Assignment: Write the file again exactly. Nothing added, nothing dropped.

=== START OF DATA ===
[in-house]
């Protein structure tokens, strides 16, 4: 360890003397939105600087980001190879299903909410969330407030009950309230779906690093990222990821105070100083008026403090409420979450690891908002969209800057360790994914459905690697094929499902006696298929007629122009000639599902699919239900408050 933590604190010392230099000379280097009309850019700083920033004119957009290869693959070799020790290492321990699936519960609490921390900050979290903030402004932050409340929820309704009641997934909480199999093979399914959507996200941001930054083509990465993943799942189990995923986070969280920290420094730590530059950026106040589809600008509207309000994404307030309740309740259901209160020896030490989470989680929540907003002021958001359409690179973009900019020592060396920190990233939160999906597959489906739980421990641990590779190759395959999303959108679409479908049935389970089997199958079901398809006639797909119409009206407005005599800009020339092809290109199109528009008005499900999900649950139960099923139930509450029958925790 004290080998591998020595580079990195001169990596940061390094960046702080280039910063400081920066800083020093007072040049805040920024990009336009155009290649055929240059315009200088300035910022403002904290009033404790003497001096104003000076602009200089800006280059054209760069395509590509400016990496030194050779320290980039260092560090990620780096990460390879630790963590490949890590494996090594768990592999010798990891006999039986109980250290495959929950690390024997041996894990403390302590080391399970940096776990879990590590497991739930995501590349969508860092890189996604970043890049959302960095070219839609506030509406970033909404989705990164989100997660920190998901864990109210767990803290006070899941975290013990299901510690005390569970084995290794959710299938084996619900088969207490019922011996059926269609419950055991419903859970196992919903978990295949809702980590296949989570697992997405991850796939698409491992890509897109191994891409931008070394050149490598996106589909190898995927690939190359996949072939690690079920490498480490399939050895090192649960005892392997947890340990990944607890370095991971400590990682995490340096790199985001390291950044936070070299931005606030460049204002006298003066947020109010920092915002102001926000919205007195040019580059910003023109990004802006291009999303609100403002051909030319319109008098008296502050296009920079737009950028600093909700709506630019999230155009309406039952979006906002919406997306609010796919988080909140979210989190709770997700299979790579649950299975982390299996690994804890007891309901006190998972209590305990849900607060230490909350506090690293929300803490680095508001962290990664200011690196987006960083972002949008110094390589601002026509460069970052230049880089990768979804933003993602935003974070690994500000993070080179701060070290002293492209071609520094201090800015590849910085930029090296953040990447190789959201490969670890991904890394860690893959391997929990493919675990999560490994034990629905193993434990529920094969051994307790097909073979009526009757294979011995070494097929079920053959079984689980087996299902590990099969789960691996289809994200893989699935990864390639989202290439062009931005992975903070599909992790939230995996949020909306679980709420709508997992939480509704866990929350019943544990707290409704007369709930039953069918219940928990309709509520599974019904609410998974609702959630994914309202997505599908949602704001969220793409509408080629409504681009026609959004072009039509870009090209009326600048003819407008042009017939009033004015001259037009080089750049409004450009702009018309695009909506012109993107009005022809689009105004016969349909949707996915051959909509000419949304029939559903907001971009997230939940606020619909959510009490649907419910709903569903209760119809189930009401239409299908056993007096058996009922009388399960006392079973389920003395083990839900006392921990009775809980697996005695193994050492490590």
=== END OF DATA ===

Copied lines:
[in-house]
């Protein structure tokens, strides 16, 4: 360890003397939105600087980001190879299903909410969330407030009950309230779906690093990222990821105070100083008026403090409420979450690891908002969209800057360790994914459905690697094929499902006696298929007629122009000639599902699919239900408050 933590604190010392230099000379280097009309850019700083920033004119957009290869693959070799020790290492321990699936519960609490921390900050979290903030402004932050409340929820309704009641997934909480199999093979399914959507996200941001930054083509990465993943799942189990995923986070969280920290420094730590530059950026106040589809600008509207309000994404307030309740309740259901209160020896030490989470989680929540907003002021958001359409690179973009900019020592060396920190990233939160999906597959489906739980421990641990590779190759395959999303959108679409479908049935389970089997199958079901398809006639797909119409009206407005005599800009020339092809290109199109528009008005499900999900649950139960099923139930509450029958925790 004290080998591998020595580079990195001169990596940061390094960046702080280039910063400081920066800083020093007072040049805040920024990009336009155009290649055929240059315009200088300035910022403002904290009033404790003497001096104003000076602009200089800006280059054209760069395509590509400016990496030194050779320290980039260092560090990620780096990460390879630790963590490949890590494996090594768990592999010798990891006999039986109980250290495959929950690390024997041996894990403390302590080391399970940096776990879990590590497991739930995501590349969508860092890189996604970043890049959302960095070219839609506030509406970033909404989705990164989100997660920190998901864990109210767990803290006070899941975290013990299901510690005390569970084995290794959710299938084996619900088969207490019922011996059926269609419950055991419903859970196992919903978990295949809702980590296949989570697992997405991850796939698409491992890509897109191994891409931008070394050149490598996106589909190898995927690939190359996949072939690690079920490498480490399939050895090192649960005892392997947890340990990944607890370095991971400590990682995490340096790199985001390291950044936070070299931005606030460049204002006298003066947020109010920092915002102001926000919205007195040019580059910003023109990004802006291009999303609100403002051909030319319109008098008296502050296009920079737009950028600093909700709506630019999230155009309406039952979006906002919406997306609010796919988080909140979210989190709770997700299979790579649950299975982390299996690994804890007891309901006190998972209590305990849900607060230490909350506090690293929300803490680095508001962290990664200011690196987006960083972002949008110094390589601002026509460069970052230049880089990768979804933003993602935003974070690994500000993070080179701060070290002293492209071609520094201090800015590849910085930029090296953040990447190789959201490969670890991904890394860690893959391997929990493919675990999560490994034990629905193993434990529920094969051994307790097909073979009526009757294979011995070494097929079920053959079984689980087996299902590990099969789960691996289809994200893989699935990864390639989202290439062009931005992975903070599909992790939230995996949020909306679980709420709508997992939480509704866990929350019943544990707290409704007369709930039953069918219940928990309709509520599974019904609410998974609702959630994914309202997505599908949602704001969220793409509408080629409504681009026609959004072009039509870009090209009326600048003819407008042009017939009033004015001259037009080089750049409004450009702009018309695009909506012109993107009005022809689009105004016969349909949707996915051959909509000419949304029939559903907001971009997230939940606020619909959510009490649907419910709903569903209760119809189930009401239409299908056993007096058996009922009388399960006392079973389920003395083990839900006392921990009775809980697996005695193994050492490590």